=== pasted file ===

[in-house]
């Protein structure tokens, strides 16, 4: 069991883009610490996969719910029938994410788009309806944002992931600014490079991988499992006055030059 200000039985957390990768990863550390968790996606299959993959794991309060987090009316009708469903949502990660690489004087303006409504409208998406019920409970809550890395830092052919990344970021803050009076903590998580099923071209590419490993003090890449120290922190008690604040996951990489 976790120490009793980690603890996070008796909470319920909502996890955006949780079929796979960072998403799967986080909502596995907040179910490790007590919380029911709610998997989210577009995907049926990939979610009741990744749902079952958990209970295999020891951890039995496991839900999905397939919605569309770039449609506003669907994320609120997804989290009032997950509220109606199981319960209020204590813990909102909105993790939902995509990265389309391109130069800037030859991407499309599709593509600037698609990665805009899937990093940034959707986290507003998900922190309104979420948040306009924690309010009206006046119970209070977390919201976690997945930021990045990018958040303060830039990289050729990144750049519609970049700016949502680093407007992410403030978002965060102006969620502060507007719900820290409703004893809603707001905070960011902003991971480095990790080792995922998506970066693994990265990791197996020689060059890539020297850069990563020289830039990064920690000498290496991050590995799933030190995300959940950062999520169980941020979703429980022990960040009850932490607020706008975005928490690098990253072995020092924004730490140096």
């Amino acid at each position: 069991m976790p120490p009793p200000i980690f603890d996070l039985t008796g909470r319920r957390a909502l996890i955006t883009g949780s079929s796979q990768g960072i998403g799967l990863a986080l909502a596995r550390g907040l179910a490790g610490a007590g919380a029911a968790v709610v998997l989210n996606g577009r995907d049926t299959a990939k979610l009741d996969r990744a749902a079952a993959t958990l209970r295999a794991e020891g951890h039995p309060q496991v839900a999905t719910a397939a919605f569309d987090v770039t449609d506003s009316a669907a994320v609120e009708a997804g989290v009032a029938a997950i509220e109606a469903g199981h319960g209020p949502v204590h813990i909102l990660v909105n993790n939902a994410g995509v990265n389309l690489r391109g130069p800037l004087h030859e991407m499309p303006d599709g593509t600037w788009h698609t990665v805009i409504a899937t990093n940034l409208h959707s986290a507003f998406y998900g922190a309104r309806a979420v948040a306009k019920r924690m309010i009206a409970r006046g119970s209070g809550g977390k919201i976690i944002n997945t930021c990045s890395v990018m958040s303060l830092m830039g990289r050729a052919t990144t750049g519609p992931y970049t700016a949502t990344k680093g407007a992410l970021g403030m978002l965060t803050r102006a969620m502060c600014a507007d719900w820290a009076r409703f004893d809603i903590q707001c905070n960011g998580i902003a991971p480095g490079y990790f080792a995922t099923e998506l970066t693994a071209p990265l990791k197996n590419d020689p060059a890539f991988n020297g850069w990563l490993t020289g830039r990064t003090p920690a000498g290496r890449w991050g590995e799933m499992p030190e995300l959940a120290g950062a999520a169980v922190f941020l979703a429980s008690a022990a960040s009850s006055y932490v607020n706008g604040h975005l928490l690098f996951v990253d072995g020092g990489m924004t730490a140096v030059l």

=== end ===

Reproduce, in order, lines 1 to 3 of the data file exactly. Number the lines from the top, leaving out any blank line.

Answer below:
[in-house]
């Protein structure tokens, strides 16, 4: 069991883009610490996969719910029938994410788009309806944002992931600014490079991988499992006055030059 200000039985957390990768990863550390968790996606299959993959794991309060987090009316009708469903949502990660690489004087303006409504409208998406019920409970809550890395830092052919990344970021803050009076903590998580099923071209590419490993003090890449120290922190008690604040996951990489 976790120490009793980690603890996070008796909470319920909502996890955006949780079929796979960072998403799967986080909502596995907040179910490790007590919380029911709610998997989210577009995907049926990939979610009741990744749902079952958990209970295999020891951890039995496991839900999905397939919605569309770039449609506003669907994320609120997804989290009032997950509220109606199981319960209020204590813990909102909105993790939902995509990265389309391109130069800037030859991407499309599709593509600037698609990665805009899937990093940034959707986290507003998900922190309104979420948040306009924690309010009206006046119970209070977390919201976690997945930021990045990018958040303060830039990289050729990144750049519609970049700016949502680093407007992410403030978002965060102006969620502060507007719900820290409703004893809603707001905070960011902003991971480095990790080792995922998506970066693994990265990791197996020689060059890539020297850069990563020289830039990064920690000498290496991050590995799933030190995300959940950062999520169980941020979703429980022990960040009850932490607020706008975005928490690098990253072995020092924004730490140096």
């Amino acid at each position: 069991m976790p120490p009793p200000i980690f603890d996070l039985t008796g909470r319920r957390a909502l996890i955006t883009g949780s079929s796979q990768g960072i998403g799967l990863a986080l909502a596995r550390g907040l179910a490790g610490a007590g919380a029911a968790v709610v998997l989210n996606g577009r995907d049926t299959a990939k979610l009741d996969r990744a749902a079952a993959t958990l209970r295999a794991e020891g951890h039995p309060q496991v839900a999905t719910a397939a919605f569309d987090v770039t449609d506003s009316a669907a994320v609120e009708a997804g989290v009032a029938a997950i509220e109606a469903g199981h319960g209020p949502v204590h813990i909102l990660v909105n993790n939902a994410g995509v990265n389309l690489r391109g130069p800037l004087h030859e991407m499309p303006d599709g593509t600037w788009h698609t990665v805009i409504a899937t990093n940034l409208h959707s986290a507003f998406y998900g922190a309104r309806a979420v948040a306009k019920r924690m309010i009206a409970r006046g119970s209070g809550g977390k919201i976690i944002n997945t930021c990045s890395v990018m958040s303060l830092m830039g990289r050729a052919t990144t750049g519609p992931y970049t700016a949502t990344k680093g407007a992410l970021g403030m978002l965060t803050r102006a969620m502060c600014a507007d719900w820290a009076r409703f004893d809603i903590q707001c905070n960011g998580i902003a991971p480095g490079y990790f080792a995922t099923e998506l970066t693994a071209p990265l990791k197996n590419d020689p060059a890539f991988n020297g850069w990563l490993t020289g830039r990064t003090p920690a000498g290496r890449w991050g590995e799933m499992p030190e995300l959940a120290g950062a999520a169980v922190f941020l979703a429980s008690a022990a960040s009850s006055y932490v607020n706008g604040h975005l928490l690098f996951v990253d072995g020092g990489m924004t730490a140096v030059l």